prev = curr;
curr = temp;
}
// Return the new head.
return prev;
}
// Merge two linked lists.
Node* mergeLL(Node* L1, Node* L2)
{
// Case when one of the linked list is empty.
if(L1 == NULL  L2 == NULL)
{
if(L1 == NULL) return L2;
return L1;
}
// Pointer to the merged linked list.
Node* sortedPointer = NULL;
Node* dummyAns = NULL;
while(L1 != NULL && L2 != NULL)
{
// Take the node with smaller element.
if(L1>val < L2>val)
{
// If this is the first node in the merged linked list.
if(sortedPointer == NULL)
{
sortedPointer = L1;
dummyAns = sortedPointer;
}
else
{
// Make the necessary pointer adjustments.
sortedPointer>next = L1;
sortedPointer = sortedPointer>next;
}
// Move the pointer forward.
L1 = L1>next;
}
else
{
// Similar to the first case.
if(sortedPointer == NULL)
{
sortedPointer = L2;
dummyAns = sortedPointer;
}
else
{
sortedPointer>next = L2;
sortedPointer = sortedPointer>next;
}
L2 = L2>next;
}
}
// Join any remaining linked list.
if(L1 != NULL) sortedPointer>next = L1;
else if(L2 != NULL) sortedPointer>next = L2;
return dummyAns;
}
Node* solve(Node* head)
{
// Case when the linked list contains only nonnegative elements.
if(head>val >= 0)
{
// No need to merge as even after squaring, the elements will be sorted.
// Simply square the elements and print the linked list.
squareLL(head);
return head;
}
Node* positiveLL = splitList(head);
// Square the elements of the linked lists.
squareLL(head);
squareLL(positiveLL);
// Reverse the linked list with initially negative elements to make it sorted.
Node* negativeLL = reverseLL(head);
// Merge the linked lists now.
Node* sortedPointer = mergeLL(positiveLL, negativeLL);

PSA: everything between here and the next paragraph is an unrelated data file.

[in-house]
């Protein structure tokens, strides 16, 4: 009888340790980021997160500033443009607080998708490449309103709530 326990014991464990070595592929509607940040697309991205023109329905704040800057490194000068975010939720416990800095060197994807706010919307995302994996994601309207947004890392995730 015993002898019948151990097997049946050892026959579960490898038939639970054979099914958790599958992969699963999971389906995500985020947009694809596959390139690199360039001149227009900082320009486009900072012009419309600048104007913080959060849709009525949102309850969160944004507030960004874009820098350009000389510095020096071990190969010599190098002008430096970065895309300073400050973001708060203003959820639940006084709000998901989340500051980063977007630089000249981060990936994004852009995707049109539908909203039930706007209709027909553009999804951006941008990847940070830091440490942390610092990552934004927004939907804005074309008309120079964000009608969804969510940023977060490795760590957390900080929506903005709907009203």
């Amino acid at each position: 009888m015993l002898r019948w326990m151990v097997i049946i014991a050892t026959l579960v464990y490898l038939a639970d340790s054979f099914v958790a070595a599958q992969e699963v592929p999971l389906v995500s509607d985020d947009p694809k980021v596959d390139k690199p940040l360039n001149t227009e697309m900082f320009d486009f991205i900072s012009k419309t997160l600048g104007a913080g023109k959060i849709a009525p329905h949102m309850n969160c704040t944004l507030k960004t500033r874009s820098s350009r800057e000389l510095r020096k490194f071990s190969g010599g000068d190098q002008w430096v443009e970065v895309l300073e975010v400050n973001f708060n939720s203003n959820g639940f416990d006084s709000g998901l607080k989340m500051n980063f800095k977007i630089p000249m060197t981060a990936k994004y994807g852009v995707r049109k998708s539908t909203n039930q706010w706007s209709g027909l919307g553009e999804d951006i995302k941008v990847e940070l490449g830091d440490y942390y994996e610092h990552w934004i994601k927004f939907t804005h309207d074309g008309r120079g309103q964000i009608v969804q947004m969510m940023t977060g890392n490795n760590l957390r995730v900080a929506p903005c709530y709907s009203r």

return sortedPointer;
}
int main()
{
// Number of nodes in the linked list.
int n;
cin>>n;
// Elements in the linked list.
vector<int> arr(n);
for(int i = 0; i < n; i++){
cin>>arr[i];
}
// Create the linked list.
Node* head = new Node(arr[0]);
Node* dummyhead = head;
for(int i = 1; i < n; i++)
{
Node* newnode = new Node(arr[i]);
dummyhead>next = newnode;
dummyhead = newnode;
}
Node* sortedPointer = solve(head);
printLL(sortedPointer);
}
Input
5
3 1 0 1 4
Output
0>1>1>4>9
Time Complexity
The time complexity of the above approach is O(N), where N is the number of nodes in the linked list.
It is because the time complexity of both merge and reverse procedures is O(N).
Space Complexity
The space complexity of the above approach is O(1)
As we are using constant memory space.
Key Takeaways
In this blog, we learned about two standard operations on linked lists: merging two linked lists and reversing a linked list, both without using extra space. We discussed a problem that involves the usage of these procedures serially to achieve the result. There are several other problems based on linked lists, like detecting a loop in a linked list, etc.
Hence learning never stops. So head over to our coding platform Coding Ninjas Studio to practice problems based on data structures and algorithms.